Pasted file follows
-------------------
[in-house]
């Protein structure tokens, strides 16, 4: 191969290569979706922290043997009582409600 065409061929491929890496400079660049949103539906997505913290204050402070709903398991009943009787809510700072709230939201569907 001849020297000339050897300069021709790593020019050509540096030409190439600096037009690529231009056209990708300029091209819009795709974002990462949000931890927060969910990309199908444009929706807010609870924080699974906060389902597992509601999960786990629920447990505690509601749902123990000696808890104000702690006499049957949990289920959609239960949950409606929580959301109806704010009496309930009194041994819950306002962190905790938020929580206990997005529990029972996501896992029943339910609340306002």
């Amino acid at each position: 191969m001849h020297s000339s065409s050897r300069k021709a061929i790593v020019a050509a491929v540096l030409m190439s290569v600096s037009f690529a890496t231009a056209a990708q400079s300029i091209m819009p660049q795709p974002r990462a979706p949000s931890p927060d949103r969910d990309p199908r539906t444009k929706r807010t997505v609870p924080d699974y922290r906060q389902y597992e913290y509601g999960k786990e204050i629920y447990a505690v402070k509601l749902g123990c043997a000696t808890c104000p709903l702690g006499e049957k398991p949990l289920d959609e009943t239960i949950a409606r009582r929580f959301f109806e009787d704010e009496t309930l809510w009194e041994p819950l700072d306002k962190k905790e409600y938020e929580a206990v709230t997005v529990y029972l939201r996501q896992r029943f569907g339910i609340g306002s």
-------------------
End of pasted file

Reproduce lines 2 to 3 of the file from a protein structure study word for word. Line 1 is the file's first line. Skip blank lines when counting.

């Protein structure tokens, strides 16, 4: 191969290569979706922290043997009582409600 065409061929491929890496400079660049949103539906997505913290204050402070709903398991009943009787809510700072709230939201569907 001849020297000339050897300069021709790593020019050509540096030409190439600096037009690529231009056209990708300029091209819009795709974002990462949000931890927060969910990309199908444009929706807010609870924080699974906060389902597992509601999960786990629920447990505690509601749902123990000696808890104000702690006499049957949990289920959609239960949950409606929580959301109806704010009496309930009194041994819950306002962190905790938020929580206990997005529990029972996501896992029943339910609340306002």
């Amino acid at each position: 191969m001849h020297s000339s065409s050897r300069k021709a061929i790593v020019a050509a491929v540096l030409m190439s290569v600096s037009f690529a890496t231009a056209a990708q400079s300029i091209m819009p660049q795709p974002r990462a979706p949000s931890p927060d949103r969910d990309p199908r539906t444009k929706r807010t997505v609870p924080d699974y922290r906060q389902y597992e913290y509601g999960k786990e204050i629920y447990a505690v402070k509601l749902g123990c043997a000696t808890c104000p709903l702690g006499e049957k398991p949990l289920d959609e009943t239960i949950a409606r009582r929580f959301f109806e009787d704010e009496t309930l809510w009194e041994p819950l700072d306002k962190k905790e409600y938020e929580a206990v709230t997005v529990y029972l939201r996501q896992r029943f569907g339910i609340g306002s």